Proposed store sparks some concern
A rezoning request that would allow construction of a convenience store/gas station on West Gore Boulevard was adjusted Thursday in a recommendation that now goes to the City Council for a final decision.
The proposal from CareyLou Inc. for a facility at Southwest 26th Street and West Gore Boulevard is proceeding to the council with a more restrictive commercial zoning recommendation than developers wanted, but it keeps two access points on Cornell Avenue intact, a compromise for the City Planning Commission (CPC) and the developers.
The request from CareyLou Inc. and Arvest Bank concerns 16.5 lots along the south side of Gore Boulevard, stretching east to west from Southwest 26th to Southwest 27th streets, and south to Cornell Avenue. Representatives from Carey Johnson Oil said the eastern half of the tracts (all but five lots on Cornell) will be used for a convenience store with gas pumps, similar in design to other convenience store/gas stations in the city but with a much more expanded food menu and a drive-through window. The facility is to replace an existing EZ GO in the 2400 block of West Gore Boulevard and is less than one-half mile from a Murphy Oil facility under construction at the southwest corner of Sheridan Road and Gore Boulevard.
The tracts now hold R-1 Single-Family Dwelling District and C-1 Local Commercial District zoning, and developers had asked to change all the tracts to C-5 General Commercial District. While C-1 is the most restrictive commercial zoning district, C-5 is the least restrictive, and both planners and Planning Commission members said there are uses that would not be appropriate adjacent to a residential neighborhood.
That's why the staff recommendation and the proposal ultimately approved by the planning commission was to place C-1 zoning on the three lots that hold R-1 zoning (those at the corner of Cornell and Southwest 26th), then approving a Use Permitted on Review for a convenience store with gas pumps on all but five lots that start at the corner of Southwest 27th and Cornell. But while the staff recommendation was to eliminate two access points on Cornell intended to provide entrance and exit to the facility, most commissioners said the site needed those two points because of congestion that would otherwise result on Gore.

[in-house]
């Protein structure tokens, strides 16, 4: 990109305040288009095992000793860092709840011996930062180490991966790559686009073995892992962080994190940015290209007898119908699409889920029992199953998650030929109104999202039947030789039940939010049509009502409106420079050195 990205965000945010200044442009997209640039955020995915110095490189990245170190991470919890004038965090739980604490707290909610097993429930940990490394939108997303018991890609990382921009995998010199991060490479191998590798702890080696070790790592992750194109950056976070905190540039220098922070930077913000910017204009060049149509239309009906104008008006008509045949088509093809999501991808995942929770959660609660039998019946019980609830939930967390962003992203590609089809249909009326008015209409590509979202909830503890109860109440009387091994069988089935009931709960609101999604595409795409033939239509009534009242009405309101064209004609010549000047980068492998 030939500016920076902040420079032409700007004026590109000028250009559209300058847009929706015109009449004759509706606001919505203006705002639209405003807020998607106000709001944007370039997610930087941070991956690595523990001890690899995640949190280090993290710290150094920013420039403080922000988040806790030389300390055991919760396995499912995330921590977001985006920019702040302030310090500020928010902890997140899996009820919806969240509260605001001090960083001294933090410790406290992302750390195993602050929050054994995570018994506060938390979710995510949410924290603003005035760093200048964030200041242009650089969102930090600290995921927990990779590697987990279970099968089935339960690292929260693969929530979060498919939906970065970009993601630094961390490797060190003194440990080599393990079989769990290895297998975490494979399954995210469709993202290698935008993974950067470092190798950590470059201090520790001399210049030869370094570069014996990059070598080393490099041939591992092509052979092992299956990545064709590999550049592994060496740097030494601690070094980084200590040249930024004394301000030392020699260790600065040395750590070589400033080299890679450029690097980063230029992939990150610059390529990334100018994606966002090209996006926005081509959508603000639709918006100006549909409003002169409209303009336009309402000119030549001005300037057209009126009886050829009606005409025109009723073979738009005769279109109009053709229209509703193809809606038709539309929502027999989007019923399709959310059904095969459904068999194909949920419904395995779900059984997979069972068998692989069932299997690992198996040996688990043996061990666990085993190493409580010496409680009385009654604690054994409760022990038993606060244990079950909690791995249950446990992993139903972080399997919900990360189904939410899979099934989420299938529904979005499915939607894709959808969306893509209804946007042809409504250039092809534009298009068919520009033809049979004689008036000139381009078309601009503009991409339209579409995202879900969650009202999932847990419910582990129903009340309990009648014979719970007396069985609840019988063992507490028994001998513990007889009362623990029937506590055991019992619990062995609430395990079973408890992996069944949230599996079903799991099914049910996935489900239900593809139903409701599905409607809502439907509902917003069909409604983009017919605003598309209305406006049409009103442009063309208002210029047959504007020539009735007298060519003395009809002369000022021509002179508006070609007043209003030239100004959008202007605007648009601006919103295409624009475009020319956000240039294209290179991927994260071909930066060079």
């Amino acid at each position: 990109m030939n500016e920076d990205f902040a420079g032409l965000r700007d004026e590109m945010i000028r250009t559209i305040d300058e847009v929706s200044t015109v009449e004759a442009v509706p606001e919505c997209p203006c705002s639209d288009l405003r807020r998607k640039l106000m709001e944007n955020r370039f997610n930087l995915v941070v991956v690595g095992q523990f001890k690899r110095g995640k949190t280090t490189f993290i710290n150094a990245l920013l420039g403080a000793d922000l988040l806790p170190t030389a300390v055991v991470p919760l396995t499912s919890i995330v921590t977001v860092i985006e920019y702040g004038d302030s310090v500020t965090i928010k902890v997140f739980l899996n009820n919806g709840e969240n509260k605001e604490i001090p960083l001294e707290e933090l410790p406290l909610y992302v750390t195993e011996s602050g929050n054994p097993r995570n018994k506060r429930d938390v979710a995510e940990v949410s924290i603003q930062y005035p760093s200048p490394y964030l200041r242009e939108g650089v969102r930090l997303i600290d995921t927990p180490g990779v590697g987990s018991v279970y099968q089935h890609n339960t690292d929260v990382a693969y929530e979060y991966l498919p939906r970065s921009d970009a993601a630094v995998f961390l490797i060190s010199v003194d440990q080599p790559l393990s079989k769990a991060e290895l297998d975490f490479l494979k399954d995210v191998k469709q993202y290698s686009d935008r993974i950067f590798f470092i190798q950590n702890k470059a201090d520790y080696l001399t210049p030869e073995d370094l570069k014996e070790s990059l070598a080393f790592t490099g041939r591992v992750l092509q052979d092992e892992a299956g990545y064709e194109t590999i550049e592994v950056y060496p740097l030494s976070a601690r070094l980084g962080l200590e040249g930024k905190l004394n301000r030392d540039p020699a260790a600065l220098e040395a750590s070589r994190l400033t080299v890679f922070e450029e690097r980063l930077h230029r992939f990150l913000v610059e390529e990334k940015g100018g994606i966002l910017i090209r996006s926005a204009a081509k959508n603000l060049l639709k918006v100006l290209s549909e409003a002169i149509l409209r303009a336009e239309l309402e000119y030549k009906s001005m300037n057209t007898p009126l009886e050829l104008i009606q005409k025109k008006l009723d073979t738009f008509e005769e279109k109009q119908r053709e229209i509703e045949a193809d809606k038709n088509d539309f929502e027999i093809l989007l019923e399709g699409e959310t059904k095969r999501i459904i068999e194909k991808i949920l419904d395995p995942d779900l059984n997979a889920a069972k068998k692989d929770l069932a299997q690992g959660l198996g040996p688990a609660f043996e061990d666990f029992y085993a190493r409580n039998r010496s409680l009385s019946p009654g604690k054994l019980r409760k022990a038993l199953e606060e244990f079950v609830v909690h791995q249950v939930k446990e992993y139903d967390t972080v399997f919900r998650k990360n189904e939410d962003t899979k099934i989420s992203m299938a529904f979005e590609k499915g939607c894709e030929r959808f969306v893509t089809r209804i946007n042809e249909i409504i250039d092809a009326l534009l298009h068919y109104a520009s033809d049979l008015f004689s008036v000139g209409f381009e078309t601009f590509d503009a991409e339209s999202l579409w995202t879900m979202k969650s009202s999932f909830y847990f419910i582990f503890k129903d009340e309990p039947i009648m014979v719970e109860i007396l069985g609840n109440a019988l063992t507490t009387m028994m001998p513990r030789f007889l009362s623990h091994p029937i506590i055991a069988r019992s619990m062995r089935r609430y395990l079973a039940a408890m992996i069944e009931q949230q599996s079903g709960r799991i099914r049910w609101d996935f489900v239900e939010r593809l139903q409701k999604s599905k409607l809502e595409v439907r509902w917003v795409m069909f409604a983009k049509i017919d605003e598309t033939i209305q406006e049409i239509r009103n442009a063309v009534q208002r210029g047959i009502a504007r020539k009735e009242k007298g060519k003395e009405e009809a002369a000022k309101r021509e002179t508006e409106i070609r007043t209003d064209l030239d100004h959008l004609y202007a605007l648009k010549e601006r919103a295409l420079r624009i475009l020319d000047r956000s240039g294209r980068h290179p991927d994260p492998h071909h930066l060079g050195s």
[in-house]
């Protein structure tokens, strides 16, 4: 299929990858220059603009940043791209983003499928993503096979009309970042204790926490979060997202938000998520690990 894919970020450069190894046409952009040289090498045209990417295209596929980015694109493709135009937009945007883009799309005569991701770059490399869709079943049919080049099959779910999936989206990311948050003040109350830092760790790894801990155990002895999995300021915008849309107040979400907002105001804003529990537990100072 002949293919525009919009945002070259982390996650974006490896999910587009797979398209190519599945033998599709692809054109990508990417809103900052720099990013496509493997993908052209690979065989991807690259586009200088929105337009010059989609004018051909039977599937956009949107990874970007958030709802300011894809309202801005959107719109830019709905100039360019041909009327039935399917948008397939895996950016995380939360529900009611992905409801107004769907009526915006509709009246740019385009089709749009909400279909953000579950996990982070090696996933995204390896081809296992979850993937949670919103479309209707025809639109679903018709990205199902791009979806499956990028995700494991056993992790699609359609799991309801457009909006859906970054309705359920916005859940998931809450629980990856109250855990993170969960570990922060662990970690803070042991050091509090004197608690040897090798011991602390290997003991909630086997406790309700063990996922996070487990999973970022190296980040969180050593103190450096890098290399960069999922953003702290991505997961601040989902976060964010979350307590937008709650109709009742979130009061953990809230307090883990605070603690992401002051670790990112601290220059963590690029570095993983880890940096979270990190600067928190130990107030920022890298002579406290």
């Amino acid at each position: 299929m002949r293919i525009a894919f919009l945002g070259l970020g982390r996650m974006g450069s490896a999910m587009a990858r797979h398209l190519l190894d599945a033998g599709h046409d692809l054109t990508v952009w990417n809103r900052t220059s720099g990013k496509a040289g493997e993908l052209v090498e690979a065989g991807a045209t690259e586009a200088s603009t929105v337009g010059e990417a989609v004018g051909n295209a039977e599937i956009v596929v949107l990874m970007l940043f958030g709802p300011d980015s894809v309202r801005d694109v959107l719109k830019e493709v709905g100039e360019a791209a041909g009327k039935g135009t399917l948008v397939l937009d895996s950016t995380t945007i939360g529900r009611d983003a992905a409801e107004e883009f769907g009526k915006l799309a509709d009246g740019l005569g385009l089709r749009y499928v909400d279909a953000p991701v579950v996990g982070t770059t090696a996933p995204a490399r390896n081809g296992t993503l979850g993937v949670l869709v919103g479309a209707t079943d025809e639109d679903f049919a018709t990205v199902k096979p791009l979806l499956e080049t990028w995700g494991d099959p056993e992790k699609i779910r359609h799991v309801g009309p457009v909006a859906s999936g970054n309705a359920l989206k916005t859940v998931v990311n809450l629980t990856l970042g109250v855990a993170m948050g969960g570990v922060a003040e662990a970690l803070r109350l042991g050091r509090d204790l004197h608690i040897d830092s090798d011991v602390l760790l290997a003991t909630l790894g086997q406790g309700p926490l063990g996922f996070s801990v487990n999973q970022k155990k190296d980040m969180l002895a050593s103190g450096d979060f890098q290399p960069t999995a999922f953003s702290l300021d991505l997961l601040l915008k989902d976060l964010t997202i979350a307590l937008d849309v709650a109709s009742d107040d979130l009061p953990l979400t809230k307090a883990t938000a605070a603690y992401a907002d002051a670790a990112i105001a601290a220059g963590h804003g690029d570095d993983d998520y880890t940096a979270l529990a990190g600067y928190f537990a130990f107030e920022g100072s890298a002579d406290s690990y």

For Planning Commission members and the city planning staff, one of the major issues driving their decisions is the proximity of residential housing located immediately south of the proposed business.
Community Services Director Richard Rogalski said city planners are concerned about the proposal for C-5 zoning because of its effects on residents to the south and because most of the commercial zoning already in that area of West Gore Boulevard is C-1.
Rogalski said city staff also was concerned that the site plan shows two access points from the commercial development onto Cornell Avenue, a residential street. City staff wasn't alone in its concerns. One property owner, who said he was speaking for himself and neighbors, said traffic flow on Cornell already is dangerously heavy because students use the street as a shortcut to Cameron University. Another resident agreed, saying increased traffic is going to worsen what already are deteriorating roads. Neither man likes the idea of access points on Cornell.